Results: A total of 260 medical records were reviewed. The main outcome measure was postoperative resolution of symptoms. The mean final follow-up time was 11 months. There was no statistically significant difference in outcome between patients who had both anterior and posterior flaps sutured, compared to those who had anterior flap sutures only (73% vs 79%, p = 0.51). Patients who had no sutured flaps had an overall success rate of 89% compared to those that had at least the anterior flaps sutured together (76%); this difference was not significant (p = 0.45).

Conclusion: There was no statistical difference in symptom outcome between patients in whom both mucosal flaps were sutured, those who had only the anterior flap sutured, or those who did not have either flap sutured at the time of surgery.
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http://dx.doi.org/10.3109/01676831003664392DOI Listing
December 2010

Posterior scleritis mimicking orbital cellulitis.

Med J Aust 2010 Sep;193(5):305-6

Department of Ophthalmology, Concord Repatriation General Hospital, Sydney, NSW, Australia.

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http://dx.doi.org/10.5694/j.1326-5377.2010.tb03915.xDOI Listing
September 2010

Subconjunctival "ring" recurrence of Basal cell carcinoma of the globe.

Ophthalmic Plast Reconstr Surg 2010 Mar-Apr;26(2):117-8

Sydney Eye Hospital, Sydney, New South Wales, Australia.

Basal cell carcinoma is the most common indication for orbital exenteration. The recurrence rate of BCC removed with microscopically controlled histology sections is up to 6%. The authors describe the recurrence of a lower eyelid BCC resected with microscopic control that did not manifest itself until 15 years later as a subconjunctival lesion, encircling the globe, and without apparent skin involvement. BCC can present in any manner following surgery, and therefore, judicious follow-up is necessary even after microscopically controlled resection.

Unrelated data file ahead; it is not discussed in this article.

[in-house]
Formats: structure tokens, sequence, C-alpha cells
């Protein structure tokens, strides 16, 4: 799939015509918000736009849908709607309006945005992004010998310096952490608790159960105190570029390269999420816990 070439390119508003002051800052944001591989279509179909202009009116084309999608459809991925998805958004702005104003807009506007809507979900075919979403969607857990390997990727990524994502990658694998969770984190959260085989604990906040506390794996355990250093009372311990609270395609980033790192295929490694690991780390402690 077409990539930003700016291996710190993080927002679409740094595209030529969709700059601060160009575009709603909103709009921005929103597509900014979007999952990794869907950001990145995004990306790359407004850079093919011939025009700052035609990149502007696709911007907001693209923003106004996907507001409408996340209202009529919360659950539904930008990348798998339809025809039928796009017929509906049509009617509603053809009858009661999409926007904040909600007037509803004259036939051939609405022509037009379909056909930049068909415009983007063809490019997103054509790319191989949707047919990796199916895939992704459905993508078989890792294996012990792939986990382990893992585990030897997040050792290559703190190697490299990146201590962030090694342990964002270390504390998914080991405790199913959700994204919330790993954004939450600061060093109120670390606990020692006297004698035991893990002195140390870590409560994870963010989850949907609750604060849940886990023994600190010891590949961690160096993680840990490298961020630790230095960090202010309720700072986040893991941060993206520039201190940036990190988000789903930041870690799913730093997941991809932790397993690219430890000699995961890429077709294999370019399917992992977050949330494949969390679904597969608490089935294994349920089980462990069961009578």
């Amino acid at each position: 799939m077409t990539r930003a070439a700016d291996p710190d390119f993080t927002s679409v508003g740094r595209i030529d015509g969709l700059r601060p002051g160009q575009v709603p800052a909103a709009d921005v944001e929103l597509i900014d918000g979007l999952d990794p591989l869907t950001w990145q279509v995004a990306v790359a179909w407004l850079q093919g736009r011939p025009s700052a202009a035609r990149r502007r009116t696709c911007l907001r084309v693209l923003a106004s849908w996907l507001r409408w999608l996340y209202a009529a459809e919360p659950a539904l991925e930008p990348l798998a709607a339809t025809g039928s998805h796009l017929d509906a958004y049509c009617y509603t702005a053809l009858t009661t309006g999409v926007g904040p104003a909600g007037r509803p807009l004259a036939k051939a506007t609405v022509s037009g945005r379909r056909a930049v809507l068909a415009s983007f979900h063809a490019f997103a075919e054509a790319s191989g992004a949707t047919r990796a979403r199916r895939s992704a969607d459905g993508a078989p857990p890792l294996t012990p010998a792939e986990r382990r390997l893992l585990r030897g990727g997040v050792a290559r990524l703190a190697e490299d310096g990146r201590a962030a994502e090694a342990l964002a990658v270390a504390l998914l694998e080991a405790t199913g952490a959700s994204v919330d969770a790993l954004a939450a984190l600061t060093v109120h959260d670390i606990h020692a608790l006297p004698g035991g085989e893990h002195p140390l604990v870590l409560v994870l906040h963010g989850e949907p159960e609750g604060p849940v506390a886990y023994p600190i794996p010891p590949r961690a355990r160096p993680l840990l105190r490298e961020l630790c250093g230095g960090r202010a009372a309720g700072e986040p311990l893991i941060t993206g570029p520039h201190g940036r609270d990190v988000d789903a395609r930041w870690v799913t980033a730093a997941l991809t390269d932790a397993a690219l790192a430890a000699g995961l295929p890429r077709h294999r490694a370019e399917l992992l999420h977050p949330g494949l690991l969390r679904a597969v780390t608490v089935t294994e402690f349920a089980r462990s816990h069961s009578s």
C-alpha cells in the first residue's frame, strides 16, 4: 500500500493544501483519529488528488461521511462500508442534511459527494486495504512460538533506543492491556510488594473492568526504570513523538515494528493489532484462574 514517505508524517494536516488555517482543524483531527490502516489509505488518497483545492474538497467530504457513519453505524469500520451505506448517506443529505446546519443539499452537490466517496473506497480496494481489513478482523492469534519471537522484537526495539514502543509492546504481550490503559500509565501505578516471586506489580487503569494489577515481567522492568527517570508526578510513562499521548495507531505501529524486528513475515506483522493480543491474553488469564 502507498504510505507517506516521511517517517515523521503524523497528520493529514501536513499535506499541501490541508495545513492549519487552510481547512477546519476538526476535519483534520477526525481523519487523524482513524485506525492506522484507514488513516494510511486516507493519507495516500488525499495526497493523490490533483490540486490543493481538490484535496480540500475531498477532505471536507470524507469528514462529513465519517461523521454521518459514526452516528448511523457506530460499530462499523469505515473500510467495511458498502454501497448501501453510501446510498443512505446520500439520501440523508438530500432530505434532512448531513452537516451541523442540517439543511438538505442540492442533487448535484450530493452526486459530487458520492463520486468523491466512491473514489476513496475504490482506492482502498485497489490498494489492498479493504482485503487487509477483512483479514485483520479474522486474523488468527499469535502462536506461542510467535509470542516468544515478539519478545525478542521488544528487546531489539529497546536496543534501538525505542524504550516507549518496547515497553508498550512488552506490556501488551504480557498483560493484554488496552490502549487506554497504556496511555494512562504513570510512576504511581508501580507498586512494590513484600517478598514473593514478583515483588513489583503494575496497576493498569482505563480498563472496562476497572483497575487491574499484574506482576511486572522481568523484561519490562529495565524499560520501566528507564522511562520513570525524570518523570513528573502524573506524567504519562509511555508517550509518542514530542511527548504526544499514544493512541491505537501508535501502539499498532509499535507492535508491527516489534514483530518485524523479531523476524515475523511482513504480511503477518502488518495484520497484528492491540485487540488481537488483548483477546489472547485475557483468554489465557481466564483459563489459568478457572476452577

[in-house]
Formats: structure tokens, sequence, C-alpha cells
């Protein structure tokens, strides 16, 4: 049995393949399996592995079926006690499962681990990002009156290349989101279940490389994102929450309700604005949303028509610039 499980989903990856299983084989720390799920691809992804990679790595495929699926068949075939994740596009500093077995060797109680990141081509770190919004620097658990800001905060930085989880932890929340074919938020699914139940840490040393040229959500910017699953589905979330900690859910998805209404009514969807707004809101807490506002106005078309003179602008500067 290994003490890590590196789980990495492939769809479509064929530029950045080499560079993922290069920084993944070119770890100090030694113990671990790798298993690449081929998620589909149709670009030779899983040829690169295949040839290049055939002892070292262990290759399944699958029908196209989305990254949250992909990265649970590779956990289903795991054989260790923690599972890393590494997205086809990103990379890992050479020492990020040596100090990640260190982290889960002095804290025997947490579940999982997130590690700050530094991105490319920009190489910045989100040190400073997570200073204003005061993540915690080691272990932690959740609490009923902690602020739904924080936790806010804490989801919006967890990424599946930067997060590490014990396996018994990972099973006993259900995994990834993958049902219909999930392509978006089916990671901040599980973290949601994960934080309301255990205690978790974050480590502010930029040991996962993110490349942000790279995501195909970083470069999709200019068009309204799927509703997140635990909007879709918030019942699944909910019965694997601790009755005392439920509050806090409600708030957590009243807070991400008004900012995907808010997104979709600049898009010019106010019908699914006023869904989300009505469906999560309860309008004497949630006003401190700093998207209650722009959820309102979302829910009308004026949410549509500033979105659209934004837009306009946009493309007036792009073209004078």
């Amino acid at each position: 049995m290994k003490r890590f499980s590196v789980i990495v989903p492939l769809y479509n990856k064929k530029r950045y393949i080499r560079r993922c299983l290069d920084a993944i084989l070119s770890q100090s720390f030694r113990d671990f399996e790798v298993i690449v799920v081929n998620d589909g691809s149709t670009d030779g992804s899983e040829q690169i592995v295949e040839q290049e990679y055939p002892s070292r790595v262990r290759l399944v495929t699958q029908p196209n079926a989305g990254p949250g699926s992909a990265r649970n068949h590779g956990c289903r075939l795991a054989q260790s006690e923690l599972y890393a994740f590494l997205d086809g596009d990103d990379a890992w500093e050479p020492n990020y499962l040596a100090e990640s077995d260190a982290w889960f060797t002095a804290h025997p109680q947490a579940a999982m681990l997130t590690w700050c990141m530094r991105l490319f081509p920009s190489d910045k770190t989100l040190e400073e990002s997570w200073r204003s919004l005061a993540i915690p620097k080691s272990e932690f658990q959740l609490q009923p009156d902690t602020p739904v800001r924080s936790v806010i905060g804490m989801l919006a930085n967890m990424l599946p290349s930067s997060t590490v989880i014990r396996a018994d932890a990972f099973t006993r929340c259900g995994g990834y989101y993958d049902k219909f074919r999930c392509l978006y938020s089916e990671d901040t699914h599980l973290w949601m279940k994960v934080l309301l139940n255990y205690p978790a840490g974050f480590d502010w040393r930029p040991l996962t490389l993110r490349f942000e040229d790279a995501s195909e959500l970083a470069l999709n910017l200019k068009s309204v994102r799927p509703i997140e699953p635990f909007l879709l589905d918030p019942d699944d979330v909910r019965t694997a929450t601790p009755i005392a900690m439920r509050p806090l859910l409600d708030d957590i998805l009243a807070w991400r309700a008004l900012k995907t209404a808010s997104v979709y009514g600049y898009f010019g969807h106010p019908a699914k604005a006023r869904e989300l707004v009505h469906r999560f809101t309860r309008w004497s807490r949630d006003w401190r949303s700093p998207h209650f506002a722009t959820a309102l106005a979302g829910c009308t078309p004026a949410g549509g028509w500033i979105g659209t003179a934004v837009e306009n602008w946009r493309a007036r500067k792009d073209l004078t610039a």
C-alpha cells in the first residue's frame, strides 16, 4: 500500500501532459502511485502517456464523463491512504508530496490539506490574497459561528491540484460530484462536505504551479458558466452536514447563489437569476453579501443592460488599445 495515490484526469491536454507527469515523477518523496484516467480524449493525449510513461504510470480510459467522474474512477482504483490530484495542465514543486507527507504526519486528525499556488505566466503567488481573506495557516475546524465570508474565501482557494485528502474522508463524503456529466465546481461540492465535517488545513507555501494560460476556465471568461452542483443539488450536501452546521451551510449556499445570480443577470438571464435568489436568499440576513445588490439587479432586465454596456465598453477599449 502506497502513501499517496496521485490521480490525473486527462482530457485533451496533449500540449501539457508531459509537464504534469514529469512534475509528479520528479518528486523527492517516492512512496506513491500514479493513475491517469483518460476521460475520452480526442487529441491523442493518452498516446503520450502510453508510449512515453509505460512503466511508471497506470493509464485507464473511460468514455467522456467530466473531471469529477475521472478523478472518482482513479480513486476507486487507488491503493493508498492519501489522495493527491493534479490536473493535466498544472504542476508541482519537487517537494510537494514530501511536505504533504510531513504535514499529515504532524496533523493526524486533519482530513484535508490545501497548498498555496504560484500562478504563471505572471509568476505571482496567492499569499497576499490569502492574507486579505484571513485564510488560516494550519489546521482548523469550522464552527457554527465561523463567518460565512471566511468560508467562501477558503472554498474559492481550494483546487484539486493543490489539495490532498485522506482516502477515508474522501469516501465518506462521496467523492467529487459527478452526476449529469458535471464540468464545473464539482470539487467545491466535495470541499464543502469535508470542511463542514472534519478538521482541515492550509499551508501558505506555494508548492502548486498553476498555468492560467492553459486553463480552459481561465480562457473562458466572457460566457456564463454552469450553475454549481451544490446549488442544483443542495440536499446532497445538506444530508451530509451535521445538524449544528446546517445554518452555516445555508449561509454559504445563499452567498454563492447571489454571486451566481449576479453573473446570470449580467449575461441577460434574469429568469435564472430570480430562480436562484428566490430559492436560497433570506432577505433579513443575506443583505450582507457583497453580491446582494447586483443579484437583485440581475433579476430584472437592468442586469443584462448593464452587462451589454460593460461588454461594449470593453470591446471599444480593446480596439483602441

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http://dx.doi.org/10.1097/IOP.0b013e3181b8dd47DOI Listing
June 2010

Revision endoscopic dacryocystorhinostomy with betamethasone injection under assisted local anaesthetic.

Orbit 2009 ;28(6):328-31

Sydney Oculoplasty Surgery, Eye Associates, Sydney, Australia.

Purpose: To determine the success rate of revision endoscopic dacryocystorhinostomy (DCR) with an injection of intraoperative betamethasone under local anaesthetic.

Methods: In a prospective, nonrandomized consecutive case series, 16 adult patients (19 eyes) with failed primary endoscopic DCR underwent revision surgery under assisted local anaesthetic. During revision endoscopic DCR, 1mg of betamethasone was injected into the lacrimal sac and scar tissue surrounding the surgical osteum. The surgical success rate was then determined based on anatomical patency and resolution of patient symptoms.

Results: There were 16 patients (12 female, 4 male) and 3 had bilateral surgery. Patient ages ranged from 43 to 92 (mean 67). Follow up ranged from 1 to 15 months (mean 9). Anatomical patency was achieved in 16 cases (84%) and patient symptoms had improved in 17 cases (89%). Of the two cases that continued to have symptoms 1 achieved anatomical patency and the other had not.

Conclusions: Revision endoscopic DCR, under assisted local anaesthetic, had a high success rate (89%) when an injection of betamethasone was administered intraoperatively.
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http://dx.doi.org/10.3109/01676830903104686DOI Listing
January 2010

Transitional cell carcinoma of the nasolacrimal sac.

Clin Ophthalmol 2009 2;3:587-91. Epub 2009 Nov 2.

University of Sydney, Concord Repatriation General Hospital, Sydney, New South Wales, Australia.

Tumors in the lacrimal sac are rare yet important due to their malignant and potentially lethal outcomes if there is a misdiagnosis or delay in treatment. Epithelial tumors predominate with squamous cell carcinoma. We report a transitional cell carcinoma of the lacrimal sac and management course for the patient.
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http://www.ncbi.nlm.nih.gov/pmc/articles/PMC2773280PMC
http://dx.doi.org/10.2147/opth.s7706DOI Listing